“[T]hese findings of a low risk for metabolic abnormalities with aripiprazole lauroxil are important when considering overall patient health in the management of schizophrenia,” Henry Nasrallah, M.D., chair of the Department of Psychiatry and Behavioral Neuroscience at St. Louis University School of Medicine, and colleagues wrote.
The study included 622 adult patients with schizophrenia (DSM-IV-TR criteria) who were experiencing an acute exacerbation or relapse of symptoms less than two months prior to the study and who had responded to an antipsychotic medication other than clozapine in the past year. The patients were randomly assigned to aripiprazole lauroxil (441 mg or 882 mg) or placebo intramuscularly on days 1, 29, and 57 of the study. Outcome measures included baseline to week 12 changes in body weight, prolactin, fasting plasma glucose and serum lipids, glycosylated hemoglobin (HbA1c), and incidence of treatment-emergent adverse events.
The results showed that while body weight increased modestly in both aripiprazole lauroxil groups compared with placebo over the course of the trial (change of mean body weight from baseline to 12 weeks = 0.7 kg [aripiprazole lauroxil, 441 mg], 0.9 kg [aripiprazole lauroxil, 882 mg], and 0.01 kg [placebo]), both doses of aripiprazole lauroxil were associated with reductions in mean prolactin levels from baseline to week 12, whereas placebo was not. No clinically relevant changes from baseline to week 12 were observed for any serum lipid, lipoprotein, plasma glucose, or HbA1c value with either dose of aripiprazole lauroxil or placebo.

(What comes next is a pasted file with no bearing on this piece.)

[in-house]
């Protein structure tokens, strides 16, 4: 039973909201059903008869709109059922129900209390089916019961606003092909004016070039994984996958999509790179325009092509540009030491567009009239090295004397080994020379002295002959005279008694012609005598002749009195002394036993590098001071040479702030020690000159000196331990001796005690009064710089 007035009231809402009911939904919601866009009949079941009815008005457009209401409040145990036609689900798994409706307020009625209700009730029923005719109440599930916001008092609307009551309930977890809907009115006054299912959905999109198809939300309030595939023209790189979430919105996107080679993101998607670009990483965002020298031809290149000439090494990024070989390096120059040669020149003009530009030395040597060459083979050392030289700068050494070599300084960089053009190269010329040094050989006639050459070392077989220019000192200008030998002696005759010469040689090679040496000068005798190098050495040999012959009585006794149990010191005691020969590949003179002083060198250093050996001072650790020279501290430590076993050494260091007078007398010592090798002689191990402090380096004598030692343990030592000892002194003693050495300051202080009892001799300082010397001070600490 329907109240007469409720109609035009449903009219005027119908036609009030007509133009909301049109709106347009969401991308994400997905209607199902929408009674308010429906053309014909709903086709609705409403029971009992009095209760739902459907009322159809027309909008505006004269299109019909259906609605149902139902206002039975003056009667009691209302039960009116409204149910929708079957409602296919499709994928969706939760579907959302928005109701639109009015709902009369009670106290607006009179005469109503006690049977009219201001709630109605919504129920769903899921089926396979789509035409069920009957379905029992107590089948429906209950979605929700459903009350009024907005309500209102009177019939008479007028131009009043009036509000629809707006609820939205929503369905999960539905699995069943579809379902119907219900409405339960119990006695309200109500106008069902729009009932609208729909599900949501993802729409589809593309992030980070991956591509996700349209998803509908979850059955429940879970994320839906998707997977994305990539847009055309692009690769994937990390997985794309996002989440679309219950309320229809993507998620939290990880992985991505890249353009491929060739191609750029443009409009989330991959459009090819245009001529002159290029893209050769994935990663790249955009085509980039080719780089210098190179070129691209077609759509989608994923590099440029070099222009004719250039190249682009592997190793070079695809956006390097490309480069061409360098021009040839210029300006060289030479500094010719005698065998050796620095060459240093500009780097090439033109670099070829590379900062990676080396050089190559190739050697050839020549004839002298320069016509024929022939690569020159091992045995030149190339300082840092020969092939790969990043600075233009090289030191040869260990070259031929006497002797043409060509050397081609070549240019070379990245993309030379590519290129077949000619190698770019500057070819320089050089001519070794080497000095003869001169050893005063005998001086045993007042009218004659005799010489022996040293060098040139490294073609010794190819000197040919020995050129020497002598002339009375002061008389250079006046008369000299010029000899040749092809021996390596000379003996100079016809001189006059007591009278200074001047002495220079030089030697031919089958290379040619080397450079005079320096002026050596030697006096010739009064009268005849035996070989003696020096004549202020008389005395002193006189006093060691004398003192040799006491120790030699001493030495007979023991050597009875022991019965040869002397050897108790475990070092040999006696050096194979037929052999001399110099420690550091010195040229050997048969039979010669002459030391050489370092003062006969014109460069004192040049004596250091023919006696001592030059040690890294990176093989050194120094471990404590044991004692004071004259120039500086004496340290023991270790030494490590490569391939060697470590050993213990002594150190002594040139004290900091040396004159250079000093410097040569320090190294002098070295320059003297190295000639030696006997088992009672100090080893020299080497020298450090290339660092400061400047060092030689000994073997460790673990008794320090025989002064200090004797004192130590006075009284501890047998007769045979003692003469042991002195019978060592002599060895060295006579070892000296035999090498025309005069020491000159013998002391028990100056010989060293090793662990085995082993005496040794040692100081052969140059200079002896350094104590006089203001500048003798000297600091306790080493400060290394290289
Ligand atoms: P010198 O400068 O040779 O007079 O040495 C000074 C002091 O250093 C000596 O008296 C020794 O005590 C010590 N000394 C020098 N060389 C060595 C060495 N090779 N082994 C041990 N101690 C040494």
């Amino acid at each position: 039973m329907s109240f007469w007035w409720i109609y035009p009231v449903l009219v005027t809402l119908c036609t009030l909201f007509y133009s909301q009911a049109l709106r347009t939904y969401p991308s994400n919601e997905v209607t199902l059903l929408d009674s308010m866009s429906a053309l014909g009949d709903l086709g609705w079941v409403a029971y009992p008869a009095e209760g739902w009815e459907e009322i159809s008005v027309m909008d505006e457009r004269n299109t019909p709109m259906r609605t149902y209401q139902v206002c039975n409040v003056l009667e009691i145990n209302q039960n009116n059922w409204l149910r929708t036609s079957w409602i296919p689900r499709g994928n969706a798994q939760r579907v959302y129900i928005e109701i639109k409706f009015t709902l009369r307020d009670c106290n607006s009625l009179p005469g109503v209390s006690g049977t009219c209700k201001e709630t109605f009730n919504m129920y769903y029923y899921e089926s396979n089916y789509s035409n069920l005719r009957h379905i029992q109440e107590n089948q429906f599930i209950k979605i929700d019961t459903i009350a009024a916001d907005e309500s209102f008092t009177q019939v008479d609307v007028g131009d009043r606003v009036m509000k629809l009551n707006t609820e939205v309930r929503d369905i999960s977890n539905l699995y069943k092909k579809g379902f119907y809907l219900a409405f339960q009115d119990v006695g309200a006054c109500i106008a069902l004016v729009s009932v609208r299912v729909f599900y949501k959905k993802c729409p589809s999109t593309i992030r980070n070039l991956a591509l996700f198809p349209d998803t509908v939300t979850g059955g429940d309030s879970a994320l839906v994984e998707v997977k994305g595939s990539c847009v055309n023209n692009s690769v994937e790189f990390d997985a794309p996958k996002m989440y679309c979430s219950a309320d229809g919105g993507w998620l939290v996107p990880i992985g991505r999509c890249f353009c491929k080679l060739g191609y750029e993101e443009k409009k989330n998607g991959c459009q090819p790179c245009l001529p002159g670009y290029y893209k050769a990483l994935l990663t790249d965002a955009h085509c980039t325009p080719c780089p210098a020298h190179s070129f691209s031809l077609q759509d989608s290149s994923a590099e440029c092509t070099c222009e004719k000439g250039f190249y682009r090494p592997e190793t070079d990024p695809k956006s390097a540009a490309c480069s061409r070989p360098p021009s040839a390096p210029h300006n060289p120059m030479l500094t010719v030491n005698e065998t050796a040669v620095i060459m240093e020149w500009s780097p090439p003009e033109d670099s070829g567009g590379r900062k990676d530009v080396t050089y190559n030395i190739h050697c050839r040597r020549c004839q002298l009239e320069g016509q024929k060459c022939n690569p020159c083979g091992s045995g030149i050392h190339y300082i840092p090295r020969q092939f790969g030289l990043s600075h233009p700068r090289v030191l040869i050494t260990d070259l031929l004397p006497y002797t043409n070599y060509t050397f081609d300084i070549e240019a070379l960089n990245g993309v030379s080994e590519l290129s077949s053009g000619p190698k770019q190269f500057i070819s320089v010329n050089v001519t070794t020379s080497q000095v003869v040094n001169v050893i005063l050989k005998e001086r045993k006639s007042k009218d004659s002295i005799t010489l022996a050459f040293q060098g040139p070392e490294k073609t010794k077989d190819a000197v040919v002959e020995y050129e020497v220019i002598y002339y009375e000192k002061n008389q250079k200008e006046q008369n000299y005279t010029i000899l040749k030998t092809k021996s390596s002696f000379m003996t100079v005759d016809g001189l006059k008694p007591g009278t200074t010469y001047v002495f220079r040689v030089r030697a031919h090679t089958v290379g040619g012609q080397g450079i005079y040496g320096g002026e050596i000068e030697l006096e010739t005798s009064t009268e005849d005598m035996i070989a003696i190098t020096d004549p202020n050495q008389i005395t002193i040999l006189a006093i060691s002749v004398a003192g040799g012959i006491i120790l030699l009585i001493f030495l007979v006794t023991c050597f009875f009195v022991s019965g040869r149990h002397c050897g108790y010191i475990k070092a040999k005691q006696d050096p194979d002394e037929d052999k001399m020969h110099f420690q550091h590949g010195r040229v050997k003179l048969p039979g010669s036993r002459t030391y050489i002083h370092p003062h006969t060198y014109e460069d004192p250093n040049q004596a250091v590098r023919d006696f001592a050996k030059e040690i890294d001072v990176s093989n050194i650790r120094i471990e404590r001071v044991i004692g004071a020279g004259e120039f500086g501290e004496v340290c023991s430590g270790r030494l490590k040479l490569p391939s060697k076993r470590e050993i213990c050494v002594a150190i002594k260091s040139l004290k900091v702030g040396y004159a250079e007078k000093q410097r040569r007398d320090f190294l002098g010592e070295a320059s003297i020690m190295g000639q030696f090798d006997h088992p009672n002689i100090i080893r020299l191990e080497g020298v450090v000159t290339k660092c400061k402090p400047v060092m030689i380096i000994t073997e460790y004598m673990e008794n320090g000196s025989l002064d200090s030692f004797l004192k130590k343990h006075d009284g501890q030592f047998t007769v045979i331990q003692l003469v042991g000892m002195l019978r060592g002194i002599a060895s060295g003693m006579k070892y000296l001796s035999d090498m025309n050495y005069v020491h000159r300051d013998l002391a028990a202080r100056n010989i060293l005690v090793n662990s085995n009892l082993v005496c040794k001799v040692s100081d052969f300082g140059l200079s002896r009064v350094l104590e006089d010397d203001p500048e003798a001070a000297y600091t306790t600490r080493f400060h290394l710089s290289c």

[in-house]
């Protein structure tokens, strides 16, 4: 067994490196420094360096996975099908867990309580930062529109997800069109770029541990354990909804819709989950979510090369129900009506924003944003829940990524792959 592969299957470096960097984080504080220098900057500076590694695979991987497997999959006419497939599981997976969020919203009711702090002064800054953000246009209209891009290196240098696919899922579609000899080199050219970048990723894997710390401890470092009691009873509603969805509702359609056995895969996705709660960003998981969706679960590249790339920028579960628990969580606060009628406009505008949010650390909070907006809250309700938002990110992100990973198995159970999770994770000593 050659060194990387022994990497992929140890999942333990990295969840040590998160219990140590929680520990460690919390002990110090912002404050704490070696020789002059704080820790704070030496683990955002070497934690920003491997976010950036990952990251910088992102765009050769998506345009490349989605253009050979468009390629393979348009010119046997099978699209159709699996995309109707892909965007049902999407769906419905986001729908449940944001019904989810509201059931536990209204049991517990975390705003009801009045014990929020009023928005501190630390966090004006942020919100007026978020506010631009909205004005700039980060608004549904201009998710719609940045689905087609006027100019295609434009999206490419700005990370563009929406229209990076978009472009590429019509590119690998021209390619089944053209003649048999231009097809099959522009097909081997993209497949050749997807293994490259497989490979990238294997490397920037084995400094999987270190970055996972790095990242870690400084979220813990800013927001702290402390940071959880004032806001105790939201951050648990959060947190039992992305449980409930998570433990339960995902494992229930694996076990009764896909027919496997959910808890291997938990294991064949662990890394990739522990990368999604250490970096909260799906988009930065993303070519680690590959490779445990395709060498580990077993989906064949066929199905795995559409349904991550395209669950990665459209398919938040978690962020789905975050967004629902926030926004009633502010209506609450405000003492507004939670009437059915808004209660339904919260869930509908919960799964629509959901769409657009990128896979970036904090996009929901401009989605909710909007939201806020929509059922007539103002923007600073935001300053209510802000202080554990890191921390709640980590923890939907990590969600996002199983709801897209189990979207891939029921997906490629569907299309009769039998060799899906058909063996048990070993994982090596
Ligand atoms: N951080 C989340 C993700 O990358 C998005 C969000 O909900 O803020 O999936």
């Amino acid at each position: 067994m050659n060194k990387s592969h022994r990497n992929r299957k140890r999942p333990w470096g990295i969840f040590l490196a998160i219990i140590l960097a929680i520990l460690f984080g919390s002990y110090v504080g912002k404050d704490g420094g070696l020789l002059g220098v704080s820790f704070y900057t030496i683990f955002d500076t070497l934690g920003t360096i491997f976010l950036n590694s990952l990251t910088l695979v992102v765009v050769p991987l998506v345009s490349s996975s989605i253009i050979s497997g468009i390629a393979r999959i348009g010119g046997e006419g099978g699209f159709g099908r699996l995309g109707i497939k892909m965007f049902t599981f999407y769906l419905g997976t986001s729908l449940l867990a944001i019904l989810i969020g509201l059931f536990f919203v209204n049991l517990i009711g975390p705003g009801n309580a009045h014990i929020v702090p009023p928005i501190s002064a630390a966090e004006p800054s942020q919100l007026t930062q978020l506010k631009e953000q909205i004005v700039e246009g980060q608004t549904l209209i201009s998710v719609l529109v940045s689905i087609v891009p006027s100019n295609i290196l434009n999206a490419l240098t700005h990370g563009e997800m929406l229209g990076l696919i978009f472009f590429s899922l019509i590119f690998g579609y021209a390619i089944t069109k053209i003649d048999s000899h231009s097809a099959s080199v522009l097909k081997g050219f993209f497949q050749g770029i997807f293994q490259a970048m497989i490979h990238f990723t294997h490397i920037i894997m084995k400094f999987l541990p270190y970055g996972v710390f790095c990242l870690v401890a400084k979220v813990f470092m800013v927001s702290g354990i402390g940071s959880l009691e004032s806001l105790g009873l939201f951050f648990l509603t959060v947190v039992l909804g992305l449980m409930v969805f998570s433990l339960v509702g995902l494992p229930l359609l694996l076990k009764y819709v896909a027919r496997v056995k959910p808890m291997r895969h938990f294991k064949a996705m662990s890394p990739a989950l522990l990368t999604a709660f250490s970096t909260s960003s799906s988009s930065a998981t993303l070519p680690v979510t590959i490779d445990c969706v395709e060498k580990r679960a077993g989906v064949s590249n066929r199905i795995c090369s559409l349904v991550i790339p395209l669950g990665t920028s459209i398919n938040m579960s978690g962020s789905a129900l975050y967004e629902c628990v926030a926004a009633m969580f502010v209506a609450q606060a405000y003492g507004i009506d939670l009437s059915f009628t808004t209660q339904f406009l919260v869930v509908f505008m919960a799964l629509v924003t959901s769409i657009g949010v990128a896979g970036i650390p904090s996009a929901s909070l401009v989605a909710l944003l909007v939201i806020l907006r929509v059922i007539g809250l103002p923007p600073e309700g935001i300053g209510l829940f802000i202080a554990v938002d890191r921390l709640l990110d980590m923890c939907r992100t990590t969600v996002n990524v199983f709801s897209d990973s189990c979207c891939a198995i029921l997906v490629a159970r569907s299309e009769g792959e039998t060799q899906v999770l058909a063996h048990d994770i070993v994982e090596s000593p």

Treatment-emergent adverse events related to metabolic parameters were reported in 2.4%, 1.4%, and 2.4% of patients in the aripiprazole lauroxil 441 mg, aripiprazole lauroxil 882 mg, and placebo groups, respectively. Most common treatment-emergent adverse events related to metabolic parameters included increases in blood glucose and serum triglycerides.
“Aripiprazole lauroxil represents an important option for the treatment of schizophrenia, with demonstrated efficacy and tolerability and a low risk of metabolic side effects that often impede maintenance of long-term antipsychotic treatment and may lead to higher cardiovascular risk,” the authors concluded.
For related information, see the Psychiatric News article “Exposure to Antipsychotics May Increase Risk of Type 2 Diabetes in Youth.”
(Image: iStock/Stepan Popov)